Image: Douglas Blackiston & Sam Kriegman
Highly speculative review of the year 2022 by Anna Klapdor
Looking into the immediate future often reveals expectations of social, political and technological developments. What remains and what is forgotten? Which current trends become established? What disappears from everyday discussions? These questions currently revolve around, among other things, the longing for “better times” and new possibilities of technical and scientific progress. But we can only answer them completely in retrospect. How will we look back on the year 2022 in the future? In a writing experiment, the author Anna Klapdor has devoted herself to this perspective. In a speculative review of the year, she came closer to the year 2022. In the process, three scenarios – based on current discourses – emerged, which are shared here one by one. Part 2: Fail of the Year.
The one true millenium bug
by Anna Klapdor, 2022
It was research for a digital literature project when several employees of the medienwerk.nrw office installed a special version of the text AI GPT-3. But then everything turned out quite differently than expected: the AI seems to have a bug. Namely a time bug. No matter what we feed it, it always spits out the same kind of text: Annual reviews, and of years that haven’t even passed yet. In some of these reviews, the AI seems to think it’s the daytime news. Others read more like articles from a future history book, and still others are as personal as a diary. Whether they are prophetic or turn out to be pure speculation is something we will put to the test, year after year. So, here’s the year in review for 2022…
Good News of the Year
Small but potentially colossal: The stem cell-derived and Pacman-like shaped Xenobots take several levels of evolution in one jump. Last year we heard that they could reproduce themselves by accumulation. This year, first attempts were made to slightly modify this mechanism so that the bots would collect microplastics. And for the first time in 2022, they succeeded! The researchers tested the reprogrammed bots in a water tank that was teeming with microplastics. After one week, the bots had accumulated 86% of the microplastic on the surface, and the pulpy substance could be easily collected. In a second phase, which started in the fall of 2022, the bots are currently being tested to determine the effects of their presence in the sea. In particular, the interaction with various Plankton species is being studied. What good news can we expect next year? We are curious!
Fail of the year
Anyone who observes the developments of the crypto market (and keeps a cool head), might have smirked when Cryptobros earlier this year announced in a tweet that they bought the rare book about Alejandro Jodorowsky’s never-made Dune film and their intention to shoot a series based on the book. Smirk-worthy wasn’t only the lack of understanding of copyright, but also the fact that it is about the most influential film that was never made. Despite years of concept work and preparation, the film production ultimately failed due to many problems. The artists hired at that time for the special effects ended up at the special effects company founded by George Lucas, Industrial Light&Magic; they made Star Wars and wrote movie history. This history was unexpectedly continued in 2022 in form of the first major copyright lawsuit, which is basically designed to explain to the Cryptobros why the purchase of a Dune NFT does not include the purchase of Dune copyright, and that it is fraud to tell thousands of people the opposite in order to get their money. Stimulated by Disney, who now owns Industrial Light&Magic as much as the rights to Dune and Star Wars, the court case is still in progress at this point. But there are dozens more, similar lawsuits already against various NFTs, which has led to a massive pullback on investor side. The future of the NFT market therefore remains uncertain.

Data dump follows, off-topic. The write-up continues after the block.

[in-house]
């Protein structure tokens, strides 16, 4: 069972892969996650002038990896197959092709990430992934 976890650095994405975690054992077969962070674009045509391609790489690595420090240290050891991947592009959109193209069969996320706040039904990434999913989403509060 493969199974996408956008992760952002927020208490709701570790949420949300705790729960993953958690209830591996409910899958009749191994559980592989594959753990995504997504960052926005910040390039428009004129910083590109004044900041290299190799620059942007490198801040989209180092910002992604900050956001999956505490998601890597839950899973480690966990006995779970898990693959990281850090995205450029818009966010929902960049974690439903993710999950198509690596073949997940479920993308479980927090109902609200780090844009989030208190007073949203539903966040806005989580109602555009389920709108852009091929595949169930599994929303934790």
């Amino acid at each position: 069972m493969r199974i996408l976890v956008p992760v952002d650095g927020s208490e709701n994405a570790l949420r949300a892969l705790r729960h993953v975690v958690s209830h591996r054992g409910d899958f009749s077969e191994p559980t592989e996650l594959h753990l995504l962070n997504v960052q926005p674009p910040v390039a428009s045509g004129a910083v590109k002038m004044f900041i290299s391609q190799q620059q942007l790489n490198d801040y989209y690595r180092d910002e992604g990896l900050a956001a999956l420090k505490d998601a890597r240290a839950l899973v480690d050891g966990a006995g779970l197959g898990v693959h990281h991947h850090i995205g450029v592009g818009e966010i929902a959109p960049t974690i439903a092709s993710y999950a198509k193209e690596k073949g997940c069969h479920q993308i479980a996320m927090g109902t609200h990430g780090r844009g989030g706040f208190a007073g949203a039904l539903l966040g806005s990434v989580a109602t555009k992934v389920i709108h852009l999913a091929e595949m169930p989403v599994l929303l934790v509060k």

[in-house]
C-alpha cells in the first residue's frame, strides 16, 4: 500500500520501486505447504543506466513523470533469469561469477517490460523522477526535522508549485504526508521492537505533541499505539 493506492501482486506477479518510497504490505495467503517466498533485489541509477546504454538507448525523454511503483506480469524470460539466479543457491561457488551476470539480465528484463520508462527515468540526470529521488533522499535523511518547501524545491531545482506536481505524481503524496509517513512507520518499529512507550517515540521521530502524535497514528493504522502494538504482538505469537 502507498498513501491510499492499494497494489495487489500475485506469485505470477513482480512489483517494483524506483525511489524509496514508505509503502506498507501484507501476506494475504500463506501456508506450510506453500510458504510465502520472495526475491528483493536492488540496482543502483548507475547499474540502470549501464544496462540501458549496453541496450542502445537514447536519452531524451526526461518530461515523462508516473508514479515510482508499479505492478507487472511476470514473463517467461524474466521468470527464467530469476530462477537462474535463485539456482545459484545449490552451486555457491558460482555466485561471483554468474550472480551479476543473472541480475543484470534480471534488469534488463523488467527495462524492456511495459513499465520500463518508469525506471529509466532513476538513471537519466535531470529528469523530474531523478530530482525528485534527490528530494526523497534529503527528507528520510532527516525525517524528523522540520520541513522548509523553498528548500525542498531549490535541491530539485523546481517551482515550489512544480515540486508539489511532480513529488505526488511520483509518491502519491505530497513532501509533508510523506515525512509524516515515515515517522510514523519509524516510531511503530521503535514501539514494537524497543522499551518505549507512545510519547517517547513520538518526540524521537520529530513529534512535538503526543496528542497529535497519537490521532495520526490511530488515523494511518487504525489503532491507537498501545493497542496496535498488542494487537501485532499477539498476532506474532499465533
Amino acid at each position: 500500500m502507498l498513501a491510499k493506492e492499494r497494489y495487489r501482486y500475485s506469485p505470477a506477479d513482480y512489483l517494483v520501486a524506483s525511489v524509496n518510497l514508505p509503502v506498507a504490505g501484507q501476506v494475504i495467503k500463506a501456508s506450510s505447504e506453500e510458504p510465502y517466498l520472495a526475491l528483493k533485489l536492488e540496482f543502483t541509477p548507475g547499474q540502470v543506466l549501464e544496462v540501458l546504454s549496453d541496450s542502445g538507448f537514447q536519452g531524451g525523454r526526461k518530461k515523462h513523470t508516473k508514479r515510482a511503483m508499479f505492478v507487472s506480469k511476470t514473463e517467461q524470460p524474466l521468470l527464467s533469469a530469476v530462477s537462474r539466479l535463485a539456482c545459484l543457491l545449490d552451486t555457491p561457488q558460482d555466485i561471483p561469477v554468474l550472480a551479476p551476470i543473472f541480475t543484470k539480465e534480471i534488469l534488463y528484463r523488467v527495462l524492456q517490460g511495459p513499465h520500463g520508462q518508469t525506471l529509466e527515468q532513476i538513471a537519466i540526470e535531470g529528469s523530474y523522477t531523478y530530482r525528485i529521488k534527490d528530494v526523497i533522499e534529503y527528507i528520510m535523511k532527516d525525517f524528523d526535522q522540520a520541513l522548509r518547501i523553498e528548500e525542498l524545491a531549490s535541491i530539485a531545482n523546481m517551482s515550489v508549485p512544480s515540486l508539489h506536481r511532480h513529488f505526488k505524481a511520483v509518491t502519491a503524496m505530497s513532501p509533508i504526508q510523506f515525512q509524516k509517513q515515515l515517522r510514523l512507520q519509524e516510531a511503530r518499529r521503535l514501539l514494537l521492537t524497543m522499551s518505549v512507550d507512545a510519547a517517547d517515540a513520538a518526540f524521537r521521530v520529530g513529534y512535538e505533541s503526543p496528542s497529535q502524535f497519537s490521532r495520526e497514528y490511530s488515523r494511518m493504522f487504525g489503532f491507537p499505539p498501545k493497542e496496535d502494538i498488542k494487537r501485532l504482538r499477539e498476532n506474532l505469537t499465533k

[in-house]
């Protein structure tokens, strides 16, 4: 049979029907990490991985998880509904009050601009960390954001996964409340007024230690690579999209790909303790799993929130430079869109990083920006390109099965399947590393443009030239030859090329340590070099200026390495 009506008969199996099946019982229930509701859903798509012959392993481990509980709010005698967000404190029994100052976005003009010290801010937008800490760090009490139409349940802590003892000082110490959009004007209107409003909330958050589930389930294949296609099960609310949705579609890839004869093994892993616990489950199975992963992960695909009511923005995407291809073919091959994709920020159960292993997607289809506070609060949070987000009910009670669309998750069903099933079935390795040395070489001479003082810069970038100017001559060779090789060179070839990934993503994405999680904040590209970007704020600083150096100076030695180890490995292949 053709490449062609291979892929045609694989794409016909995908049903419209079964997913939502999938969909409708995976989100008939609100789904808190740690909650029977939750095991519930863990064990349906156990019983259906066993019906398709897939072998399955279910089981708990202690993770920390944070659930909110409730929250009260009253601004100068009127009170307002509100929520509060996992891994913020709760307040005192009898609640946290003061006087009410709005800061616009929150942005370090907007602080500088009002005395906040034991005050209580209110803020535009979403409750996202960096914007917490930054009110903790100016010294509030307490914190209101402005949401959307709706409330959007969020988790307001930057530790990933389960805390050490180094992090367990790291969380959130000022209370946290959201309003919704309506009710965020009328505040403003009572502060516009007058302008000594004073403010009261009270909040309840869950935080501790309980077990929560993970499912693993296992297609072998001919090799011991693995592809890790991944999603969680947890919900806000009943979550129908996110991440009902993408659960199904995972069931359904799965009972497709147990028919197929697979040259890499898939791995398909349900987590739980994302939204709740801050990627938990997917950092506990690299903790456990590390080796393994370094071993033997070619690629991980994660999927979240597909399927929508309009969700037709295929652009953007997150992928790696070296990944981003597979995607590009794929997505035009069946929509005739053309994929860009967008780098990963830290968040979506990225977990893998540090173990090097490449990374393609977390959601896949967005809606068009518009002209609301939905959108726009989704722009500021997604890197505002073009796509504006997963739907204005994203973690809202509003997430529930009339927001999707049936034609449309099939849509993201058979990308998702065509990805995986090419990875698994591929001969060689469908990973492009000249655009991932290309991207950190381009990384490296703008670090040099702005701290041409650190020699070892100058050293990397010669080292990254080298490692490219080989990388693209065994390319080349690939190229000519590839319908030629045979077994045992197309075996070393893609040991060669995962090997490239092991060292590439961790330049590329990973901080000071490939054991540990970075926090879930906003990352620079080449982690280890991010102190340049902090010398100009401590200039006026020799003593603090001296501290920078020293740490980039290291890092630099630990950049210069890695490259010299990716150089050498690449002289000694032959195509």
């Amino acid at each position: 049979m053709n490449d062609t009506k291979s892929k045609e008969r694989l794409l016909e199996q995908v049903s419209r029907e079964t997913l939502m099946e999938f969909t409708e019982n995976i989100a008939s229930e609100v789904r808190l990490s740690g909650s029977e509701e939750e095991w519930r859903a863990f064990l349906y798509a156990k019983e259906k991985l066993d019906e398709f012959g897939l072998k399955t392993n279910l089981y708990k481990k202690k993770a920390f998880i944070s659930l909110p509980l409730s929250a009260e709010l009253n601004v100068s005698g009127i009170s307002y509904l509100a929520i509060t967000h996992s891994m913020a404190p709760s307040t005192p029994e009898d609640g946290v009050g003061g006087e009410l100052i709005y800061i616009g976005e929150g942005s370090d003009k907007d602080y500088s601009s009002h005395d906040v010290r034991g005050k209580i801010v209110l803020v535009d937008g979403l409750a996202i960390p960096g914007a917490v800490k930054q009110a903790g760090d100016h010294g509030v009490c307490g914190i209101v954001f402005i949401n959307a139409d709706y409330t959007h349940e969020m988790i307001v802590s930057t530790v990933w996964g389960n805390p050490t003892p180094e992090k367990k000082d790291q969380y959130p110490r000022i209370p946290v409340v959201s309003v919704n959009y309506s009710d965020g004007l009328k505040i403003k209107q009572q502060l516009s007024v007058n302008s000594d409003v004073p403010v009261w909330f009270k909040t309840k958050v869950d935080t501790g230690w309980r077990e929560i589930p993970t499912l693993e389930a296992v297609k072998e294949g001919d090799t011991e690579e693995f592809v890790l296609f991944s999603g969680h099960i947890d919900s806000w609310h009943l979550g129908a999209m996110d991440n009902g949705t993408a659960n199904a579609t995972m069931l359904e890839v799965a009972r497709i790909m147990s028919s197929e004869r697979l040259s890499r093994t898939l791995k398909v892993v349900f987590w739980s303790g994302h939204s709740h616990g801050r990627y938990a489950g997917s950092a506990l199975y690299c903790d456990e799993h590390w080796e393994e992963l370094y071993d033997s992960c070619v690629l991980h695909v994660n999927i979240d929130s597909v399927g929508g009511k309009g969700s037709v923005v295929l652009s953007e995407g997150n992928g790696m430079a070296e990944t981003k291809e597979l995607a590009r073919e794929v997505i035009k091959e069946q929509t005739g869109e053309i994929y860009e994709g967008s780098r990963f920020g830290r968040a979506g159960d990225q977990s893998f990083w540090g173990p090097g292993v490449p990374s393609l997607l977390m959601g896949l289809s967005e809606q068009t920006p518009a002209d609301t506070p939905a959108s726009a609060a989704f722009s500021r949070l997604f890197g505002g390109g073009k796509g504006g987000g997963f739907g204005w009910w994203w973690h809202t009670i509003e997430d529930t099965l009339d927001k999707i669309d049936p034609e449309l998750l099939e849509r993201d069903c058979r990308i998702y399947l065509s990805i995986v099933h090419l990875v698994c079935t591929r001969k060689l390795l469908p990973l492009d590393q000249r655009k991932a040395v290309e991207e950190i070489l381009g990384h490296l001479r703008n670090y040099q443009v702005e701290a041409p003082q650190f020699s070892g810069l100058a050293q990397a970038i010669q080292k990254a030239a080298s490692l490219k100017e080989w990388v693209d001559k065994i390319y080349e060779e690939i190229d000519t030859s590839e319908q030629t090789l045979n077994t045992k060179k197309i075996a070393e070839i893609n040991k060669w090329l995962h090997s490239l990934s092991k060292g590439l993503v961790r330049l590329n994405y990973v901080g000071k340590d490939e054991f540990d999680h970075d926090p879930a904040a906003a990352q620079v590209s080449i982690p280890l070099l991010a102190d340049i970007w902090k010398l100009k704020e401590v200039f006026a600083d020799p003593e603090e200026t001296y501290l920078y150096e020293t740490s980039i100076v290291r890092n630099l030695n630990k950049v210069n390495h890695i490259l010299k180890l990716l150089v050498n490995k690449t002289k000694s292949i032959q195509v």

Film of the year
When mandatory vaccination was announced at the end of 2022, many feared that the existing social tensions could increase. But a few months later everything turned out different. The German comedy The Lie, based on a tweet by Twitter satirist Elhotzo and published just a week before mandatory vaccination went into effect, portrays a vaccine-skeptic family and seems to have hit all the raw nerves available in Germany after two years of the pandemic. When the daughter brings her vaccinated new boyfriend to dinner, it at first escalates the discussion and then the situation, because as it turns out: not only daughter and mother have been vaccinated for a long time, but even the father who has been agitating against vaccination and government every day of the pandemic. The fanatical brother-in-law disappointedly rats out his role model, and shortly after, the family finds itself surrounded by a candle-holding mob, which is all too soon joined by violent neo-Nazis. Over the summer, the film became the hit of the year, and a US remake is now planned.
Anna Klapdor (*1986) interned at the Schlossstheater Moers for a year after graduating from high school before taking up her studies in theatre studies and comparative literature in Bochum. In 2009, together with other students, she founded the collective Anna Kpok. After several years as a performer and director, Anna Klapdor has retired to her desk and now works mainly as an author, playwright and story/world designer. Most recently she created a solar system for Anna Kpok’s Shell Game – Lost in Paranoialand, April 2021 saw the release of her first novel The Hand That Feeds, a diverse cast science fiction thriller set in a speculative post-climate change future.